For Sri Lankan born British documentary filmmaker Kannan Arunasalam, filming Jaffna has posed some unique challenges. On one hand, he finds that he has better access to Jaffna than most: Kannan was born in Jaffna and has family there. On the other, there’s the constant fear for both him and his film subjects when it comes to covering sensitive issues ‒ like media freedom ‒ in post-war Jaffna.
Perhaps the best way to understand Kannan’s post-war Jaffna would be to look at it in stages: the first stage is of self-imposed censorship. For instance, in his 2010 documentaries, of which Paper, Kerosene and Koothu are representative, the viewer would note that the stories are placed almost entirely in the past, of the struggles during the war rather than contemporary life. “You wouldn’t even consider talking about a contemporary issue. It was essentially a form of self-censorship. It was easier and safer to talk about a distant past,” said Kannan.
His 2010 documentaries Paper and Kerosene talk of life in Jaffna during the war-time embargoes. In Paper, for instance, a scarcity of newsprint puts the profession of journalism, and thereby news itself, in danger. Faced with such daunting obstacles, the newspapermen have to make do, even if it means using sheets of paper found in school exercise books.
“They talked about it with strange nostalgia,” Kannan reflects. “They would smile and remember those days,” but he added that out of fear – fear which instilled a sense of censorship – he stuck to documenting life in the distant past. “What I wish is that I could have filmed life as it was happening. For mine and their own safety, I avoided telling the story of what is affecting them the most,” he said.
In contrast, the second stage of Kannan’s Jaffna films is a bold change. His 2014 film for Al Jazeera, News from Jaffna, pushes boundaries and touches on very sensitive themes, particularly for Jaffna. His protagonist, a young journalist working for the Udayan newspaper, attempts to write a news feature about a missing journalist, also from Udayan, who disappeared without a trace during the height of war. The story traces the young female journalist’s attempts to write her story despite fear and red tape in a heavily army controlled environment, while touching on issues like press freedom and the double jeopardy of being a female journalist in such a volatile environment.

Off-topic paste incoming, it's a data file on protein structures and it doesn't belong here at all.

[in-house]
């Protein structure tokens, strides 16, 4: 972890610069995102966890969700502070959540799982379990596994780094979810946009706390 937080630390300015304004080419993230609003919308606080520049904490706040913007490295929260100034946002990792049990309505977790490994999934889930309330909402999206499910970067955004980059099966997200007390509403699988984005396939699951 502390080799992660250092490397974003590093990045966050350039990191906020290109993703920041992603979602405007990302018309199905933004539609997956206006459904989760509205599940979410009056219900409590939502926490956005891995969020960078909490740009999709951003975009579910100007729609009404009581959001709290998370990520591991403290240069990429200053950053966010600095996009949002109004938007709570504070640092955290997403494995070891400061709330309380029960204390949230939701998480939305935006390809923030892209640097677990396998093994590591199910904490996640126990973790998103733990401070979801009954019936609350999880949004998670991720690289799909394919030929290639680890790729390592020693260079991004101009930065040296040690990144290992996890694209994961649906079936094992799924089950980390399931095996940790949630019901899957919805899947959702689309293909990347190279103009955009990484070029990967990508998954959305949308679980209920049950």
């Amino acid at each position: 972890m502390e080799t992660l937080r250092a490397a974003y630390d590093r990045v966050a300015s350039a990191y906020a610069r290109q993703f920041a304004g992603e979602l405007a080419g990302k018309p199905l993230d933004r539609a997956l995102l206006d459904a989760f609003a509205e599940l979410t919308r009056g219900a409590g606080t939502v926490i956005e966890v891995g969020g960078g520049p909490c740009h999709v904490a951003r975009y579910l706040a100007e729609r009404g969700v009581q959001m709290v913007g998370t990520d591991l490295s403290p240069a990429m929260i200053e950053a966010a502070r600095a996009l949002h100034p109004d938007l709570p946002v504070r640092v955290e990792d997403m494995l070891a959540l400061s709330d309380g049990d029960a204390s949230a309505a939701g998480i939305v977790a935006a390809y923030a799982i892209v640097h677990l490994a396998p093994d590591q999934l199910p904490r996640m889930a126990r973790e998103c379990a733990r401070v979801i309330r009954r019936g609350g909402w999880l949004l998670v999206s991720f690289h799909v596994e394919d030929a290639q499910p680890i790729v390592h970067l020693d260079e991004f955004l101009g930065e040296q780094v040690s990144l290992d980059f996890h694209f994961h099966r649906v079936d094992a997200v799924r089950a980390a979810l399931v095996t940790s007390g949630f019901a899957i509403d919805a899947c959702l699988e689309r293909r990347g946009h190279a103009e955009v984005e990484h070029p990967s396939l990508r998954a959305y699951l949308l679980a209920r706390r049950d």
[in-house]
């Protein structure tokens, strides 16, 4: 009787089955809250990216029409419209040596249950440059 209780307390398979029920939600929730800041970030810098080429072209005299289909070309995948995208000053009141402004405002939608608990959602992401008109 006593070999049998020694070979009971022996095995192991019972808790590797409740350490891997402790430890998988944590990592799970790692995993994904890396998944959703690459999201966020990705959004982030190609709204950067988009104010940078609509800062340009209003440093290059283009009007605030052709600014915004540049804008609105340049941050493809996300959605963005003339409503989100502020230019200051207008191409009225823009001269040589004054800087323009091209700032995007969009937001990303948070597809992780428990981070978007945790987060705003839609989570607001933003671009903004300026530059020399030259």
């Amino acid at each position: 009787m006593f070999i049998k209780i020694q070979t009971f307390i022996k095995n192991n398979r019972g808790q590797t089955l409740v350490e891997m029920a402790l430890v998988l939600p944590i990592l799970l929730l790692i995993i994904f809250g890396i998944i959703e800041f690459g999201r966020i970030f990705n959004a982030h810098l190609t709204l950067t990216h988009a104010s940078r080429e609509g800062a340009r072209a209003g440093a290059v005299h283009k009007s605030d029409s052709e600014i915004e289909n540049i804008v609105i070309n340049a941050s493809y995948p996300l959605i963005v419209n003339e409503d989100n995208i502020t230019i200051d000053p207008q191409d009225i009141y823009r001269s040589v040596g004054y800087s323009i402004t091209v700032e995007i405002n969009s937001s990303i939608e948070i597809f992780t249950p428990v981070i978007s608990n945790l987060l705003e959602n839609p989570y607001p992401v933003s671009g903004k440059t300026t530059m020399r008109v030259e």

As a testament to the instability of the environment at the time, Kannan shot most of his film guerrilla style so as not to attract too much attention to himself. “I was terrified, yes, and was getting steadily paranoid towards the end.” He talks of how he was anxious to leave Jaffna after shooting – but he still had to get one last shot, the most dangerous of all: a panoramic shot of Jaffna town. “We looked everywhere for a building not ‘connected’ to ‘anyone’,” he said. “In the end, with my father’s help, we found a newly completed mall from which we got the shot. I had almost given up,” he confessed.
Talking about the paranoia he felt while shooting, he explained that he was most worried about having his footage confiscated. “I backed everything up, but I was taking a military plane back. I acted as if I wasn’t doing anything out of the ordinary and realised that it’s fear that stops me. That’s what stopped me back in 2010,” he said.
We met up with Kannan shortly before he left for Jaffna for what promises to be the third stage of his Jaffna documentaries, and the difference, according to him, promises to be huge. “For the next few films – I’m thinking we can do anything. There’s so many possibilities now. It’s a different phase. I would love to do a feature film, something we weren’t able to do before because we couldn’t risk spending a long time with somebody. You have to ensure that the subjects are secure to warrant for a feature length film,” he said.
Watch out for the release of his latest documentary film “Sampur” based on the return of displaced communities from Sampur, Trincomalee. You can also follow Kannan on his many adventures on the Stateless Media Facebook page and the Iam project website.